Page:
Who Wants to Marry a Retired NFL Lineman
"Reality," a short story by Diana Spechler
Who Wants to Marry a Retired NFL Lineman
The following story was chosen by Joshua Ferris as the winner of the 2021 Stella Kupferberg Memorial Short Story Prize. The prize is awarded annually by Selected Shorts and a guest author judge. The story, performed by actor Kirsten Vangsness, will premiere as a part of the final Selected Shorts of the year on June 2: Virtual Selected Shorts: It Takes Two with Cynthia Nixon.
I have been chosen for reality television. I will compete to marry George, a retired NFL lineman. My sisters shout that I’m crazy. But I would thrive as the wife of a retiree—no suspicious sexy secretaries, no more financial despair. My sisters insist that shortcuts are a figment, that the world belongs to those who wake each morning and perform honest work. They say that what matters in the end is one’s FICO Score. Babies on hips, they caution against the trappings of minor celebrity—namely, that it’s nothing like major celebrity. They say viewers will pray I do something pathetic.
I quit my retail job mid-task, leaving a gown half-hung on its mannequin, and fly to an undisclosed tropical location.
I live in a cabin with mosquito netting and 24 other suitors. Most are women because George prefers women. A few are men because George is open-minded, or perhaps because the show has been panned for undue straightness. The producers separate us from our phones. The host conducts one-on-one interviews late at night. The interviews feel like therapy, or at least how I imagine therapy. When I tell the host, “I’m poor,” he asks, “Do you ever feel rich?”
I admit that I don’t.
“Even here? Now?”
“I mean, here, yes!”
“Complete sentences,” he reminds me gently. “Subject (I), predicate (feel)…”
Tears puddle my vision. “Brandon,” I say, “the truth is, I’ve never felt like this in my life.”
He nods, looking as though he’s really thinking. A little current runs through me. He says, “I’m sorry, Robin.”
Time drips like water color. We sleep in bunk beds and dream of George. Sometimes producers measure our waists and busts and thighs. Among the suitors, a general spirit of camaraderie, punctuated by occasional violence, persists. We have no contact with the man we might marry, but we glimpse him through our window—standing as though crucified for a tuxedo fitting or posing with his bicep flexed. The Southern suitors hold prayer circle by flashlight, cross-legged and barefoot, asking God to open George’s heart to them.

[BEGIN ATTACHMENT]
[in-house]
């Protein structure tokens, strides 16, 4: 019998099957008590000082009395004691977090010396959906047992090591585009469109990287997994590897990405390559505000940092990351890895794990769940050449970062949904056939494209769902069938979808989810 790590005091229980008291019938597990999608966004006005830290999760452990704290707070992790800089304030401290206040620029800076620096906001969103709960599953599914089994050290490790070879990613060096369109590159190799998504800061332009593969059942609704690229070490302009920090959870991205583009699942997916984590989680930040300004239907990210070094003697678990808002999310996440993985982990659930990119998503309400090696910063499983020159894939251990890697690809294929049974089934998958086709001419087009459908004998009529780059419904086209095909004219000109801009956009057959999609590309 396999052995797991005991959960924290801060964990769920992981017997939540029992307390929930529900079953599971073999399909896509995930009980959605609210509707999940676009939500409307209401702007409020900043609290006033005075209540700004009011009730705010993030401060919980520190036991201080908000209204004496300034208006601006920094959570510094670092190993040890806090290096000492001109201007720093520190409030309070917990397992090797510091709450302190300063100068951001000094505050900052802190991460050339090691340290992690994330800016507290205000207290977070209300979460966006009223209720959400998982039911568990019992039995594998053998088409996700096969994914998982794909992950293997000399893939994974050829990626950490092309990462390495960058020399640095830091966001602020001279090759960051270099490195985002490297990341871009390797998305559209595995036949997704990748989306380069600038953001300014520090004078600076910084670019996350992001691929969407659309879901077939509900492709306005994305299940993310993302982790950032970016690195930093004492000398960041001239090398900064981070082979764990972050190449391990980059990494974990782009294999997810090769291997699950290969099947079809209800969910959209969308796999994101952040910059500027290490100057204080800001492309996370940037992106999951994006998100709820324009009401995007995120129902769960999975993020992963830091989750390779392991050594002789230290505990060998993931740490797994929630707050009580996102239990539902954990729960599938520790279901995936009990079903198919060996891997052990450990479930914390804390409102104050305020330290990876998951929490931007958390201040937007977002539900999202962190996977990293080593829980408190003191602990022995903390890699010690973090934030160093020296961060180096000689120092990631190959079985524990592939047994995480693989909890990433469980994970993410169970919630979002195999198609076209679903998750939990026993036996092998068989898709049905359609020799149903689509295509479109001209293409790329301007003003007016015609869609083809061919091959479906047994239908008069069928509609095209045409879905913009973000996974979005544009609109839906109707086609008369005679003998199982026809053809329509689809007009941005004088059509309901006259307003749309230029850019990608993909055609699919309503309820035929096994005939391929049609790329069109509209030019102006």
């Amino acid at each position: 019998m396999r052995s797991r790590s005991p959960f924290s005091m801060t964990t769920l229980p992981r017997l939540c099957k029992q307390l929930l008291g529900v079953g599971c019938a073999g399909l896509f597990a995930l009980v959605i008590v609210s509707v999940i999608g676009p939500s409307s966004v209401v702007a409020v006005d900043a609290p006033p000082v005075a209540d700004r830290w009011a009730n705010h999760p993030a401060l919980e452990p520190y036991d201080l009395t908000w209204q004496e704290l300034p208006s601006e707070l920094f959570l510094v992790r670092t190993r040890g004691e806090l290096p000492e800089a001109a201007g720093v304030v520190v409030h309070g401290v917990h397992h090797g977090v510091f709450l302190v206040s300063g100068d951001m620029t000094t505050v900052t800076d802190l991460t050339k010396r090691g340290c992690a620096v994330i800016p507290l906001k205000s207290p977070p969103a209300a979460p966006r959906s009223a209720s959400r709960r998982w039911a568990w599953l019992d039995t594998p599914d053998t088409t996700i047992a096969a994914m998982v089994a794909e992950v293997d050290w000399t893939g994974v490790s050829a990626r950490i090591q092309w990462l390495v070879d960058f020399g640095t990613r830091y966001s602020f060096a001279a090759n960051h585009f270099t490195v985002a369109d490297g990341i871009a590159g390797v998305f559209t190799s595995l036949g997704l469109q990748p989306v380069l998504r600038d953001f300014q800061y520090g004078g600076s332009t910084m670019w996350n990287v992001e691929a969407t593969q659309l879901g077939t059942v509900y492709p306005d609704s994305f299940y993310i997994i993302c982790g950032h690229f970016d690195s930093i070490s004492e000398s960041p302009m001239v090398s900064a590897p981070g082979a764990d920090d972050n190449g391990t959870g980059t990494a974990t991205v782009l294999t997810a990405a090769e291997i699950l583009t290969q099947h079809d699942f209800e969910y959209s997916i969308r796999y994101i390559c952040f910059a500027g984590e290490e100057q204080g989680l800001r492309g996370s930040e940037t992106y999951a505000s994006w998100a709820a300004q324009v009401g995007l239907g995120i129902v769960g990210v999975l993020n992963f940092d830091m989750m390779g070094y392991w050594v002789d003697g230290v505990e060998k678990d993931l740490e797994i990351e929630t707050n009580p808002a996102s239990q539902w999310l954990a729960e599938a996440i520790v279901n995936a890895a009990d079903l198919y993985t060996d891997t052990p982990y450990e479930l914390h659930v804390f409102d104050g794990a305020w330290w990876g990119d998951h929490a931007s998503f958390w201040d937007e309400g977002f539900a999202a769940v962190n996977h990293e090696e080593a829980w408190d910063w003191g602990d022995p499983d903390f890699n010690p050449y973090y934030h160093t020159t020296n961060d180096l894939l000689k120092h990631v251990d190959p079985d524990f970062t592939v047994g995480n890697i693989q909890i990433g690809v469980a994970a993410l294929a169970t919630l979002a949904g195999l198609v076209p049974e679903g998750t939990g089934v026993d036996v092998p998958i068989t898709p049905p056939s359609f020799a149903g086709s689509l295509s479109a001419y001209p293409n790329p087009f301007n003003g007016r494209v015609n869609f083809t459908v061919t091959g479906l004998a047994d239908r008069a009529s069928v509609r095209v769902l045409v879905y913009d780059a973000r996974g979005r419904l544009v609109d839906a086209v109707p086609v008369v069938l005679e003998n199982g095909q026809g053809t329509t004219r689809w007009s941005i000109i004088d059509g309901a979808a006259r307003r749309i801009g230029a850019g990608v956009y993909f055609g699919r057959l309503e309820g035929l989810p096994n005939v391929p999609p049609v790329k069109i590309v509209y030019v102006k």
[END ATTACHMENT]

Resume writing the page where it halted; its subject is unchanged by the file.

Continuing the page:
When the big night arrives, each of us receives evening attire. My gown is silvery, satiny, floor-length; it feels like a lover’s caress. We plug in so many hair irons, the electricity blows.
For my First Impression, I stand before George on the red carpet. I’ve never seen red carpet in person. I’m surprised by its rough texture, like fake grass on a miniature golf course. George has a chest like a wall and a wide, symmetrical face. He dips his enormous head to kiss my knuckles. I want to ask him what it’s like to be large, to be a person whom strangers respect. But too nervous to speak, I embrace him. Who could stand before such a giant without vanishing into his mass?
Before I can enter the cocktail party, Brandon says, “Follow me, Robin.” He leads me behind a palm tree. “How are you feeling?” he asks.
It is not a question to which I’m accustomed. I touch the bark. I wonder if palm trees are beautiful or tacky; I’ve never been skilled at discerning. Brandon’s hair poofs back off his forehead. In his bow tie he resembles a wrapped-up present.
It occurs to me that my sisters were wrong, that everyone was wrong, that I am, unexpectedly, the master of my destiny. “Amazing,” I say.
He scoops my waist and kisses me.
In a few months, I will understand: I am the contestant sent home on Night One for “cheating on George” with the host. Through the cracks of my fingers, I’ll watch the patched-together rejection scene:
Brandon, I say, weeping, the truth is, I’ve never felt like this in my life.
I’m sorry, Robin, Brandon says, looking sorry.
Prior to appearing on television, I never considered myself naïve. I considered myself well-versed in the world. Though I suspected the future would confirm my secret greatness, I always kept my head on straight.
Behind the palm tree, I kiss Brandon back. He tastes of top-shelf bourbon. I think I whisper, “Thank you.” I think he says, “You bet.” I float through the tropics, margarita in hand, stealing glances at Brandon who desires me and George who might marry me. My hair frizzes in the humidity, a hard nut of wanting pressing my throat. I am so alive, I don’t foresee it—bed stripped to its mattress, silver gown hanging empty in a room that was never mine.